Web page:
"alkenyl" and "alkenylene" mean the monovalent and polyvalent residues remaining after removal of one and at least two hydrogen atoms, respectively, from an alkene containing 2 to 20 carbon atoms; functional groups which may be present are one or more aryl, amide, thioamide, ester, thioester, ketone (to include oxo-carbons), thioketone, nitrile, nitro, sulfide, sulfoxide, sulfone, disulfide, tertiary amine, ether, urethane, dithiocarbamate, quaternary ammonium and phosphonium, halogen, silyl, silyloxy, and the like, wherein the functional groups requiring substituents are substituted with hydrogen, alkyl, or aryl groups where appropriate; additionally, the alkenyl and alkenylene residues may contain one or more catenary S, O, N, P, and Si heteroatoms;
"alkyl" and "alkylene" mean the monovalent and polyvalent residues remaining after removal of one and at least two hydrogen atoms, respectively, from a linear or branched chain hydrocarbon having 1 to 20 carbon atoms, functional groups and catenary heteroatoms which may be present are the same as those listed under the "alkenyl" definition;
"aryl" and "arylene" mean the monovalent and polyvalent residues remaining after removal of one and at least two hydrogen atoms, respectively, from an aromatic compound (single ring and multi- and fused-cyclic) having 5 to 12 ring atoms in which up to 5 ring atoms may be selected from S, Si, O, N, and P heteroatoms, functional groups which also may be present are the same as those listed under the "alkenyl" definition;
"azlactone" means 2-oxazolin-5-one groups of Formula I and 2-oxazin-6-one groups of Formula II; ##STR1##
"cycloalkyl" and "cycloalkylene" mean the monovalent and polyvalent residues remaining after removal of one and at least two hydrogen atoms, respectively, from a cyclic hydrocarbon having 3 to 12 ring atoms of which one or more of the ring atoms may be N, O, S, P, and Si atoms and functional groups listed under the "alkenyl" definition may also be present;
"lower alkyl" means C-1 to C-4 alkyl;
"Michael reaction" means the catalyzed or uncatalyzed addition of a "Michael donor", illustrated by a carbon nucleophile (III) in the equation below, to an alkenyl azlactone "Michael acceptor" (IV) to form a "Michael adduct" reaction product (V); ##STR2## and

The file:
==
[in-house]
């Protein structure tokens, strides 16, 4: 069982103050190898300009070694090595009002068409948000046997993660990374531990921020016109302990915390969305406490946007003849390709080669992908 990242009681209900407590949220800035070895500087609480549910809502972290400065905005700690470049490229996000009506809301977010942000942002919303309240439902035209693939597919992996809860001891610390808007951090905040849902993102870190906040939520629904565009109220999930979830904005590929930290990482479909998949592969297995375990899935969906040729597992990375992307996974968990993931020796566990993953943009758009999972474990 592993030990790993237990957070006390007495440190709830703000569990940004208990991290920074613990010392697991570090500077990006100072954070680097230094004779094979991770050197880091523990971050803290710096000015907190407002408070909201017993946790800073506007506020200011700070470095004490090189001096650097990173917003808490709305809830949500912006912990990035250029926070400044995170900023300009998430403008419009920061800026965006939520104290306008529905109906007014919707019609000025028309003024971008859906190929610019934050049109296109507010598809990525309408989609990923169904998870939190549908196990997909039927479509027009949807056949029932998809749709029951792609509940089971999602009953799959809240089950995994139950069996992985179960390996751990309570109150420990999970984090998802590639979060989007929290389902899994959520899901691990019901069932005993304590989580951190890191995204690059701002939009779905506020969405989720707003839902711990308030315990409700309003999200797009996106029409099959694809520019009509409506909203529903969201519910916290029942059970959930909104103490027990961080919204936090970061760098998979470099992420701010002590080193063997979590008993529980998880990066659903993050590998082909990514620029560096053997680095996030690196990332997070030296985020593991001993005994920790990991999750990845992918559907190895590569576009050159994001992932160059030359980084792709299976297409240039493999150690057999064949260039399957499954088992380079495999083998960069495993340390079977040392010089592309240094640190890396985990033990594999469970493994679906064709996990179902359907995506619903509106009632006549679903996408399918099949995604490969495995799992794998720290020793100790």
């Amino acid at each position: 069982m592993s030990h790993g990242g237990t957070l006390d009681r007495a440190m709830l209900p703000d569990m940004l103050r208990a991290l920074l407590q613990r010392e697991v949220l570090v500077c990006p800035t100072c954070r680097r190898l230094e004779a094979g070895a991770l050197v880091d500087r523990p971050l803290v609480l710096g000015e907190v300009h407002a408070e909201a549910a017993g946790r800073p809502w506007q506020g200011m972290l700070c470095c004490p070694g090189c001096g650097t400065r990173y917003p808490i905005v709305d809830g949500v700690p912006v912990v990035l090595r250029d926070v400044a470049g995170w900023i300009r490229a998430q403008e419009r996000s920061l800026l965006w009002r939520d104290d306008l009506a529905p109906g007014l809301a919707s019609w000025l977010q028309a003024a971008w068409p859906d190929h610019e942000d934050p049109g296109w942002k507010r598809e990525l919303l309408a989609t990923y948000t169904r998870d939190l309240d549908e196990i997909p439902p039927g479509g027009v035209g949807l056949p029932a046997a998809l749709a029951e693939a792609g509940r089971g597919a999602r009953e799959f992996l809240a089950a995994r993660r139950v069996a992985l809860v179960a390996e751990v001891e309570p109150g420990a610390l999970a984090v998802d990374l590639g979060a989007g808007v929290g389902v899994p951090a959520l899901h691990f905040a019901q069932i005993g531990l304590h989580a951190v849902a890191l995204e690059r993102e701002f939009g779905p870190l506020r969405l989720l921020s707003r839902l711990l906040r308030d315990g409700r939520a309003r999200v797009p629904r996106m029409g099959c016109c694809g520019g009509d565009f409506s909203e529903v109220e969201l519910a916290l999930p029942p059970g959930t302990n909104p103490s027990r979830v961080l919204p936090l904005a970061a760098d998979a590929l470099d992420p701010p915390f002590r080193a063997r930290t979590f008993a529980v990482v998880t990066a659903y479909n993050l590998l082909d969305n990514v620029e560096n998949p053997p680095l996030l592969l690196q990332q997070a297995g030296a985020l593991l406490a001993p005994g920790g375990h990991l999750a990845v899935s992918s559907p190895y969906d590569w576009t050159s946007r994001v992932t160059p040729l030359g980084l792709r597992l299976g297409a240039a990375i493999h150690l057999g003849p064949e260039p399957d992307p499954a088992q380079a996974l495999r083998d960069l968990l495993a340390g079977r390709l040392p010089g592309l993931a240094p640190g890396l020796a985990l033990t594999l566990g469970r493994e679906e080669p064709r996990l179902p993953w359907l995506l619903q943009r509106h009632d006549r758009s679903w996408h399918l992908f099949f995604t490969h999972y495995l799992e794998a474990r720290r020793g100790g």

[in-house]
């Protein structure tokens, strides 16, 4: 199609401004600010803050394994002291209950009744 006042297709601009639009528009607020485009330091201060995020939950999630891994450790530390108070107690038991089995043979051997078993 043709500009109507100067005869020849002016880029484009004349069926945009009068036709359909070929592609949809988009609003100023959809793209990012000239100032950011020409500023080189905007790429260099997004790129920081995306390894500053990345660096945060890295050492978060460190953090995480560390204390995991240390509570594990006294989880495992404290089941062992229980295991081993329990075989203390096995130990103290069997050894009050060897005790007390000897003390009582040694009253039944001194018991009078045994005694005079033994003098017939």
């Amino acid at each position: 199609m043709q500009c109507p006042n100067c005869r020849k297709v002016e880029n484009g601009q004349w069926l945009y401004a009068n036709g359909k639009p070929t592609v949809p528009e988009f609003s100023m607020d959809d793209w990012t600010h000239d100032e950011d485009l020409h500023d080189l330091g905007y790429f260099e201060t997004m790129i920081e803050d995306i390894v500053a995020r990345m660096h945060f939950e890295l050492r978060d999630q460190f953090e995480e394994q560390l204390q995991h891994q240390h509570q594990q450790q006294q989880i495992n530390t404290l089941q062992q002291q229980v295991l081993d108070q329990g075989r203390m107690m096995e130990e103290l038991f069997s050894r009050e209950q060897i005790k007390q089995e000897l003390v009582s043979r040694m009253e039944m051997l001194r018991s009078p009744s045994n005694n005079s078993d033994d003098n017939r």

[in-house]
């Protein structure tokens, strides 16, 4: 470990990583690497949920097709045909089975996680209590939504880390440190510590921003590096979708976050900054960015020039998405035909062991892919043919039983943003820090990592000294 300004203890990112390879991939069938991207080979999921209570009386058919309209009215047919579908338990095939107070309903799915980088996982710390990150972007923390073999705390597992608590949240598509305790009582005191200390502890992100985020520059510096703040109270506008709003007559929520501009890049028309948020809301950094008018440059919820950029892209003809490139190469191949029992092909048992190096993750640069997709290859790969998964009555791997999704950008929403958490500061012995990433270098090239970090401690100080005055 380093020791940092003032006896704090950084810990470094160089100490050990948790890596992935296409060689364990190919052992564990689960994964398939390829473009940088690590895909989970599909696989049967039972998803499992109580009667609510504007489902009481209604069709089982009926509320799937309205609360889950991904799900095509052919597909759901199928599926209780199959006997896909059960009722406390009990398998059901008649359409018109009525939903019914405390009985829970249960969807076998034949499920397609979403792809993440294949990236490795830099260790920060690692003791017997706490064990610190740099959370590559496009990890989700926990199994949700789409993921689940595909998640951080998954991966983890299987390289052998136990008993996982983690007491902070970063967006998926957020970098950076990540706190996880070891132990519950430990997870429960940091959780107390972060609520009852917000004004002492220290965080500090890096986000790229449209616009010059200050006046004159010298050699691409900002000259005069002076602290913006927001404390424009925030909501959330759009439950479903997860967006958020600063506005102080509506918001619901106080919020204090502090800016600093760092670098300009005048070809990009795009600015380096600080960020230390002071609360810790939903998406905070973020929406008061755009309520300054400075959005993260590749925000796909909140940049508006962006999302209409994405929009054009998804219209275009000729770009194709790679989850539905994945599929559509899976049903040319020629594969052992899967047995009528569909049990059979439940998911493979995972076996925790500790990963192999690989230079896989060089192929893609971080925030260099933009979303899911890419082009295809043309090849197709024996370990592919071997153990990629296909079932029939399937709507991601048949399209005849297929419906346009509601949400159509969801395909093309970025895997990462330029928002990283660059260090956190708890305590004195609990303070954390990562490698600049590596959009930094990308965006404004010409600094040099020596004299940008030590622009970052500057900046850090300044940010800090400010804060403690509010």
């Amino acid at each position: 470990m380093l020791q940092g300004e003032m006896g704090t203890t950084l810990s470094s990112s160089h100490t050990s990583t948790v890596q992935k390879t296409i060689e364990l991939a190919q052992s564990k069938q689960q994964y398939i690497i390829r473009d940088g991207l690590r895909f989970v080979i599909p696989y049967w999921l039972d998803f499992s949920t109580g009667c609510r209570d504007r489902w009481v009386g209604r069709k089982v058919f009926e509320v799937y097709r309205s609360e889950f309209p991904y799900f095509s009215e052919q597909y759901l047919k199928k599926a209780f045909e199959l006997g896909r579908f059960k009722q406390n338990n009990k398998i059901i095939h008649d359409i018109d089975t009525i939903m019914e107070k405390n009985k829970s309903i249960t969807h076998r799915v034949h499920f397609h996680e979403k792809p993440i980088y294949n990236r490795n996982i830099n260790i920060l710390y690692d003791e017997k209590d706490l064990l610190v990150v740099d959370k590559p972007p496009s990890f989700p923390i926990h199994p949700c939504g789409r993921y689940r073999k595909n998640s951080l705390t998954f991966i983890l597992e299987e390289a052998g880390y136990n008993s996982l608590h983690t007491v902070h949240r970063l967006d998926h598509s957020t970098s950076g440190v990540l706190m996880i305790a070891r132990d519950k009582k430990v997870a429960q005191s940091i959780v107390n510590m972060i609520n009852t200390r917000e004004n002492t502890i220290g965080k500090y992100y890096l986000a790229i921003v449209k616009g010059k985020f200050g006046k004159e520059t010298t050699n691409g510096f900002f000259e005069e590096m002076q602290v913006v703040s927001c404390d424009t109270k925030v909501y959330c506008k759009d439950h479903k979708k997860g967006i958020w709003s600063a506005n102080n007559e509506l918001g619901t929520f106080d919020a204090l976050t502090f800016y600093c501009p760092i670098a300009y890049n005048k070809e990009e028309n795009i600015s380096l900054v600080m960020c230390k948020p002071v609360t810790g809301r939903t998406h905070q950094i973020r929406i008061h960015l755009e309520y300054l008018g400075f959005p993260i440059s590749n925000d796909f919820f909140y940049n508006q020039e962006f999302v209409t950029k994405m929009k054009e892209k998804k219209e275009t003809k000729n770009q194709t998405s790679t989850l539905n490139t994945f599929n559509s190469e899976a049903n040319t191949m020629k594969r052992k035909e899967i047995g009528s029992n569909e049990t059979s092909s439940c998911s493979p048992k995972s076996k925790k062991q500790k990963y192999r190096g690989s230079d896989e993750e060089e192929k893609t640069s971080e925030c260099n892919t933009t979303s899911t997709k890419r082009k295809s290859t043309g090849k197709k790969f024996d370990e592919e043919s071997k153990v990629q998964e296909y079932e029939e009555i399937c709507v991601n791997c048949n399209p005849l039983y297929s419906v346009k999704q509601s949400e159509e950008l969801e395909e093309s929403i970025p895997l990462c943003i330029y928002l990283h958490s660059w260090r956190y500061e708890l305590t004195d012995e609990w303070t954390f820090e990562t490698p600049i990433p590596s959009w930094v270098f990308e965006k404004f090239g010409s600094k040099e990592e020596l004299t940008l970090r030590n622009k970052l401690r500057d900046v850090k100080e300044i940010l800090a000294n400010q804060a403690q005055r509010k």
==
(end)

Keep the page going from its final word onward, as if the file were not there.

"Michael donor" means the nucleophilic reactant in a Michael reaction;
"Michael acceptor" means the electrophilic reactant in a Michael reaction;
"substantially perfluorinated" means hydrocarbon groups in which at least 50 percent, preferably at least 85 percent, and more preferably 100 percent, of the hydrogen atoms have been replaced by fluorine, and one or more heteroatoms of N, O, S, P, and Si may be present.
The present invention provides novel Michael adducts having Formula VI: ##STR3## wherein
p1 and p2 independently can have integral values of 1 to (the valence of X1 or X2)-1, and p1 relates to X1 and p2 to X2 ;
R1, R2, R7, and R8 independently can represent an alkyl group, a cycloalkyl group, an aryl group, or at least one of (R1 and R2) and (R7 and R8) taken together with the carbon atom to which they are joined forms a ring of 4 to 12 atoms;
R3, R4, R9, and R10 are independently hydrogen or lower alkyl;
R5 and R6 independently are hydrogen or methyl;
n1 and n2 independently are 0 or 1;
X1 and X2 independently can be selected from the group consisting of --CH2 (when at least one of p1 and p2 =1); --CH (when at least one of p1 and p2 =2); --C (when at least one of p1 and p2 =3); --CR11 R12 in which R11 and R12 are selected from the group consisting of alkyl, alkenyl, cycloalkyl, and aryl monovalent groups, a single bond, and polyvalent alkylene, alkenylene, cycloalkylene, and arylene linking groups; --CHR11 ; --CR11 ; --CW1 W2 in which W1 and W2 are independently selected from R11 O2 C--, R11 (CO)--, N.tbd.C--, RF (CO)-- in which RF is a substantially perfluorinated alkyl, cycloalkyl, or aryl group, R11 NH(CO)--, R11 R12 N(CO)--, R11 SO2 --, R11 R12 C=N--, R11 N=(R12)C--, R11 (CS)--, R11 S2 C--, R11 NH(CS)--, R11 R12 N(CS)--, R11 R12 C=CR13 -- (in which R13 can be defined the same as R11 and R12), and O2 N-- groups; --CR11 W1 ; --CHW1 ; --CW1 ; --NR14 in which R14 (linking at least one of X1 to Y1, X1 to G, X1 to X2, X2 to Y2, and X2 to G) is a single bond, alkylene, alkenylene, or arylene group such that the ring formed contains 4 to 6 ring atoms; and --NW1 ;
Z1 and Z2 independently can be C, N, or S=O;
Y1 and Y2 independently can be doubly bonded oxygen (═O); doubly bonded sulfur (═S); =CR15 R16 in which R15 and R16 independently can be defined the same as R11, R12, and R13, except that R15 can be an electron pair; --CR15 =CR16 R17 in which R17 can be a monovalent group selected from alkyl, alkenyl, cycloalkyl, and aryl groups; =NR15 [to include triply bonded nitrogen (.tbd.N:) when R15 is an electron pair and G is a single bond from Y1 to Z1 (and/or Y2 to Z2)]; --NR18 R19 in which R18 and R19 independently can be hydrogen, alkyl, cycloalkyl, aryl, a single bond, alkylene, cycloalkylene, and arylene or together with the nitrogen atom to which they are joined form a ring of 4 to 12 ring atoms;